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Please bare with me, as I am new to the TDD world.

I have a class FileGenerator, and I'm writing a test for the generateFile() method that should do the following:

1) it should call the static method getBlockImpl(FileTypeEnum) on BlockAbstractFactory

2) it should populate variable blockList from the subclass method getBlocks()

3) it should call a static method createFile from a final helper class FileHelper passing a String parameter

4) it should call the run method of each BlockController in the blockList

So far, I have this empty method:

public class FileGenerator {
    // private fields with Getters and Setters

    public void generateBlocks() {

I am using JUnit, Mockito to mock objects and I've tried using PowerMockito to mock static and final classes (which Mockito doesn't do).

My problem is: my first test (calling method getBlockList() from BlockAbstractFactory) is passing, even though there is no implementation in generateBlocks(). I have implemented the static method in BlockAbstractFactory (returning null, so far), to avoid Eclipse syntax errors.

How can I test if the static method is called within fileGerator.generateBlocks()?

Here's my Test Class, so far:

public class testFileGenerator {
    FileGenerator fileGenerator = new FileGenerator();

    public void shouldCallGetBlockList() {


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abstract methods cannot be static –  ArtB Mar 15 '13 at 18:25
The simplest answer is if you've decided to do TDD, kick the habit of writing static methods :) –  Affe Mar 15 '13 at 18:27
@ArtB it's a static method from an Abstract class, not an abstract static method. EDIT: just saw the error in my question. Fixed. –  Tarek Mar 15 '13 at 18:32
@Affe well, if there really isn't any other way, I'll change it... –  Tarek Mar 15 '13 at 18:33
Not an answer to your question, just a tip: instantiate your FileGenerator fileGenerator = new FileGenerator(); in your test method or in your @Before, not as a member of your test class. With your current implementation you will share the instantiated fileGenerator over the tests in your test class (assuming that you also want independent tests) –  bas Mar 15 '13 at 19:42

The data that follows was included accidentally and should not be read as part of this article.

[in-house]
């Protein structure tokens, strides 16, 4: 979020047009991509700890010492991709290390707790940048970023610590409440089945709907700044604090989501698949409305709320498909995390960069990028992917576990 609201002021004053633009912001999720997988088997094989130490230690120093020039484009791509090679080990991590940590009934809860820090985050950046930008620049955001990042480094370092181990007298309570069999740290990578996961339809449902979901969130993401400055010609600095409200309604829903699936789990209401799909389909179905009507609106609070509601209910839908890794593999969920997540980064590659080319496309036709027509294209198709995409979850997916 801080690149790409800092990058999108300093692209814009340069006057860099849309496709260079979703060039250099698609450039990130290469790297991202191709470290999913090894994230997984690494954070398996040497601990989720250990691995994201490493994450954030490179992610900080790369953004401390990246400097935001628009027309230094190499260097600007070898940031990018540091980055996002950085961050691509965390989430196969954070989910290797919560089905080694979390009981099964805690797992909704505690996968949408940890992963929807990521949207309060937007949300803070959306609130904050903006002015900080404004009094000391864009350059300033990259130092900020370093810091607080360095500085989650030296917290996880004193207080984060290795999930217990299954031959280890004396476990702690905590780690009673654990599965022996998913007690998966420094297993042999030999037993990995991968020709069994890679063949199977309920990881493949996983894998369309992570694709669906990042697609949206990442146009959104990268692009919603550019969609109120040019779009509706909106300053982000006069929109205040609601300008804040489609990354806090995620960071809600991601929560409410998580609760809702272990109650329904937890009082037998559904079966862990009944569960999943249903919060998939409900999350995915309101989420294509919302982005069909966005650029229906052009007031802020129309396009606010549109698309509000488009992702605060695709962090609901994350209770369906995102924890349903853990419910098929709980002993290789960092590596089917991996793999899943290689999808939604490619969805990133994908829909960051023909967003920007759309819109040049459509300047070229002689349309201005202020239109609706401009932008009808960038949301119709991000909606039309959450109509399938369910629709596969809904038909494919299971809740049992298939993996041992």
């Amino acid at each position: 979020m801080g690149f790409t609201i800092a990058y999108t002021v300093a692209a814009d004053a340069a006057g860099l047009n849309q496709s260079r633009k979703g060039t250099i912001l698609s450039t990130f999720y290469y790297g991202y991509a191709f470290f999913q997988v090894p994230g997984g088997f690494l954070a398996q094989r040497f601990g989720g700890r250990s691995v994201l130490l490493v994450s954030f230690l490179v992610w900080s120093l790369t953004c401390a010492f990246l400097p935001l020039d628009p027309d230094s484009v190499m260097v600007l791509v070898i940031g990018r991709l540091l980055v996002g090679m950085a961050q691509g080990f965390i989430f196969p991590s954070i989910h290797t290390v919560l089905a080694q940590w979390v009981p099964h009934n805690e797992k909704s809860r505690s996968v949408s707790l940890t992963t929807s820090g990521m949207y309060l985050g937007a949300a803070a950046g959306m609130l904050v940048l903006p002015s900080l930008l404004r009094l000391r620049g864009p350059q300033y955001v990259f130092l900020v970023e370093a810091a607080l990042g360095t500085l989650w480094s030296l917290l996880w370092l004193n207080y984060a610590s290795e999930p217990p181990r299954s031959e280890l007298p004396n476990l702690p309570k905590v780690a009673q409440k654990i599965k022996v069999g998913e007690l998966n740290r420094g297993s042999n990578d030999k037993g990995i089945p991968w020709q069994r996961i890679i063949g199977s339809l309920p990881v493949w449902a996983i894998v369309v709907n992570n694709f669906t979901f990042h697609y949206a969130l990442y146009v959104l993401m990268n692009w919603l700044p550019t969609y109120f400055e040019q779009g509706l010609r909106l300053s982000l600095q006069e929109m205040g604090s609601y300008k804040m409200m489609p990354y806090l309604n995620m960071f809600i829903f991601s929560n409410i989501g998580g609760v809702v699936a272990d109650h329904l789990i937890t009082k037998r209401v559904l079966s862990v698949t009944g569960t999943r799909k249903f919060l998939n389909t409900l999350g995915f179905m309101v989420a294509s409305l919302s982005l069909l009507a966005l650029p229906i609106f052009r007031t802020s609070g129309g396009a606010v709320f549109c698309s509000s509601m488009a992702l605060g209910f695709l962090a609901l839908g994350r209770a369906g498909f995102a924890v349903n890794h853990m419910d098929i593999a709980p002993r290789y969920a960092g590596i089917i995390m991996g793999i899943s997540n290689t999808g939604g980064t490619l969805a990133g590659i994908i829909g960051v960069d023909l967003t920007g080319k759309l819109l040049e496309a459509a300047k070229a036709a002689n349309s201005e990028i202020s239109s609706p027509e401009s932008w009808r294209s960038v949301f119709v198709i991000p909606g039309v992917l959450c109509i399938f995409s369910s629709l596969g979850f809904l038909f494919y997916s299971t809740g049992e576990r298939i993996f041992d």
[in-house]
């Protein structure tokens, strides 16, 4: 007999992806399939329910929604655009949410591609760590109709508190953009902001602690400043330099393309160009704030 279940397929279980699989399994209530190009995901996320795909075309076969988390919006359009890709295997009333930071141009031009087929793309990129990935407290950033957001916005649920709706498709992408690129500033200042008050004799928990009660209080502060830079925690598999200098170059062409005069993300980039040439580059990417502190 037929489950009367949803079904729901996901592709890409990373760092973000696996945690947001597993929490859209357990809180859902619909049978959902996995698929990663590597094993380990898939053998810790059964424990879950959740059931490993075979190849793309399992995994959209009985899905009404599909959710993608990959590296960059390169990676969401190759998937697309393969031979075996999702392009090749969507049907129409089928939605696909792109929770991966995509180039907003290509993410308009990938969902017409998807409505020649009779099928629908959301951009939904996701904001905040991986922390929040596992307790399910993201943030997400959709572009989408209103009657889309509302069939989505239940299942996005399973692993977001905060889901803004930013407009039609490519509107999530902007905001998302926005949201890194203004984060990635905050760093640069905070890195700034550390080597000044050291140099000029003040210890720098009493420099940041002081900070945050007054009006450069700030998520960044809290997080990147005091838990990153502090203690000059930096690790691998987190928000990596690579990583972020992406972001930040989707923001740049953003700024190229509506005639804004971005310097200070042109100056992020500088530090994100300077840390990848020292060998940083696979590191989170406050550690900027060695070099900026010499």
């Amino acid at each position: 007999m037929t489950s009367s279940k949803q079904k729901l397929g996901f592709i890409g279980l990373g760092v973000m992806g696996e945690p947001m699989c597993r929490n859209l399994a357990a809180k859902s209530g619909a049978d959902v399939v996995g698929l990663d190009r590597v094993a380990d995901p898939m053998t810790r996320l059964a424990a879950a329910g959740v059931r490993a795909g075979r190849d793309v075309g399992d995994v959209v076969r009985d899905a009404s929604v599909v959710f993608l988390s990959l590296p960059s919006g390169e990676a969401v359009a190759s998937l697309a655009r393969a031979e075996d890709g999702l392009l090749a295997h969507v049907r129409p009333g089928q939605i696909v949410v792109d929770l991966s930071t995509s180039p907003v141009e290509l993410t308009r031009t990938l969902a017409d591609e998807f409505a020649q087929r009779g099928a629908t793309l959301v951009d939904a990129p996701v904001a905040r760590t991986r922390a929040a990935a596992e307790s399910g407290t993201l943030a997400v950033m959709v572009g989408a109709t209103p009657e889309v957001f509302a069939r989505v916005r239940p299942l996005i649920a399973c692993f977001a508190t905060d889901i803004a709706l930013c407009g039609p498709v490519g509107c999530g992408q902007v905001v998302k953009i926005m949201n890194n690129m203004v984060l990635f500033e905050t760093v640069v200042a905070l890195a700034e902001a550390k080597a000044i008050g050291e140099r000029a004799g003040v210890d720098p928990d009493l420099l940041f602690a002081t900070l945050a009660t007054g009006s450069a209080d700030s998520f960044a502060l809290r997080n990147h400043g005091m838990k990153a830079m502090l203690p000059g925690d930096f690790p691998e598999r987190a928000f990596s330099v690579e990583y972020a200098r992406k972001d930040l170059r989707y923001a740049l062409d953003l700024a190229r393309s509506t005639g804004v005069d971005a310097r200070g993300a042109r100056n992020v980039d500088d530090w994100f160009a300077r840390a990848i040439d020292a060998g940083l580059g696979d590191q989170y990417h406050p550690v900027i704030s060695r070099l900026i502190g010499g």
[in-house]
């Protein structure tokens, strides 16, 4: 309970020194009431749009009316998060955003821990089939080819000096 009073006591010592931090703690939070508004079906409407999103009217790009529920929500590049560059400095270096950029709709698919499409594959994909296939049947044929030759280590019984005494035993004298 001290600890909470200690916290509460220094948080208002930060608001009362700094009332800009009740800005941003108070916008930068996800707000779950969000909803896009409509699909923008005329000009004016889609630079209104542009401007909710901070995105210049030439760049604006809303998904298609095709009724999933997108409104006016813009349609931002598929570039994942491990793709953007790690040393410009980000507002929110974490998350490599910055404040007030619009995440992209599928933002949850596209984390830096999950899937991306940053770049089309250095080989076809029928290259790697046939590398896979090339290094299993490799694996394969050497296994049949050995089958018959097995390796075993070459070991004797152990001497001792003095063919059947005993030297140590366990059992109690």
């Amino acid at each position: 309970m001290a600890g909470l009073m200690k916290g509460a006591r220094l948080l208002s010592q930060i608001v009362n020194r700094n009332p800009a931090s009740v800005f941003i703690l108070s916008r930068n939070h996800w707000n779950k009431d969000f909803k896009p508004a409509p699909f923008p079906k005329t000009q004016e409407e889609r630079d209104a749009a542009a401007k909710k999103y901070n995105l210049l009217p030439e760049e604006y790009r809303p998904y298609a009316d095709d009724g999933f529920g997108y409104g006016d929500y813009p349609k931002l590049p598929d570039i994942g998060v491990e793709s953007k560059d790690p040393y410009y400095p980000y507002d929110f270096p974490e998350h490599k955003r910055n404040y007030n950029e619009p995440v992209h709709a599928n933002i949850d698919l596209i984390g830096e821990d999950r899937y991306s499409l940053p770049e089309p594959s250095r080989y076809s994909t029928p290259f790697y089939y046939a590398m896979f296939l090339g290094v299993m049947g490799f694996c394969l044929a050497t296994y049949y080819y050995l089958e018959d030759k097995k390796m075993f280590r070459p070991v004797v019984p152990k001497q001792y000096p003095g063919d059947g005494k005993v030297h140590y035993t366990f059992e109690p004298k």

2 Answers 2

up vote 2 down vote accepted

I have no experience with PowerMock, but since you didn't get an answer yet I'm just been reading through the documentation to see if I can help you a bit on your way.

I found that you need to prepare PowerMock so that I knows which static methods it needs to prepare to be mocked. Like so:

@PrepareForTest(BlockAbstractFactory.class) // <<=== Like that
public class testFileGenerator {
    // rest of you class

Here you can find more information.

Does that help?

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Thanks!! It worked when I added @PrepareForTest and when my test class extended TestCase! Here's the full solution: @RunWith(PowerMockRunner.class) @PrepareForTest(BlockAbstractFactory.class) public class testFileGenerator extends TestCase { // same code, with your @Before and @After suggestion } –  Tarek Mar 15 '13 at 21:11
@user1042273 Hey nice one! Remind the comment of Affe though. Static methods are a pain with TDD. Use them with care. If you're adding state to static classes / public static methods, you'll have a hard time TDD them. You'll get there, and thank you for the question, I never heard of a mocking framework that can handle static classes :). I'll upvote it. Cheers and have fun! –  bas Mar 15 '13 at 21:19
Another issue to consider is that mocking static methods requires bytecode manipulation at runtime and comes at a performance cost. If you're only mocking one or two static methods you may be alright, but if you do it often you can really slow down your tests. –  bcarlso Mar 16 '13 at 1:48
@bcarlso Doesn't the creation of new subclasses through CGLIB, which every other mocking tool does, also require bytecode manipulation at runtime? I don't really see much of a difference... –  Rogério Mar 17 '13 at 2:18
@Rogerio Maybe it does as well. I have experienced a significant difference in performance when mocking standard vs static methods. I don't know the details, so it may not be the bytecode manipulation. Thanks for straightening me out. I'll have to look into the differences a bit more. –  bcarlso Mar 18 '13 at 20:12

Working example:

@PrepareForTest({ClassStaticA.class, ClassStaticB.class})
public class ClassStaticMethodsTest {

    public void testMockStaticMethod() {
        EasyMock.expect(ClassStaticA.getMessageStaticMethod()).andReturn("mocked message");
        assertEquals("mocked message", ClassStaticA.getMessageStaticMethod());
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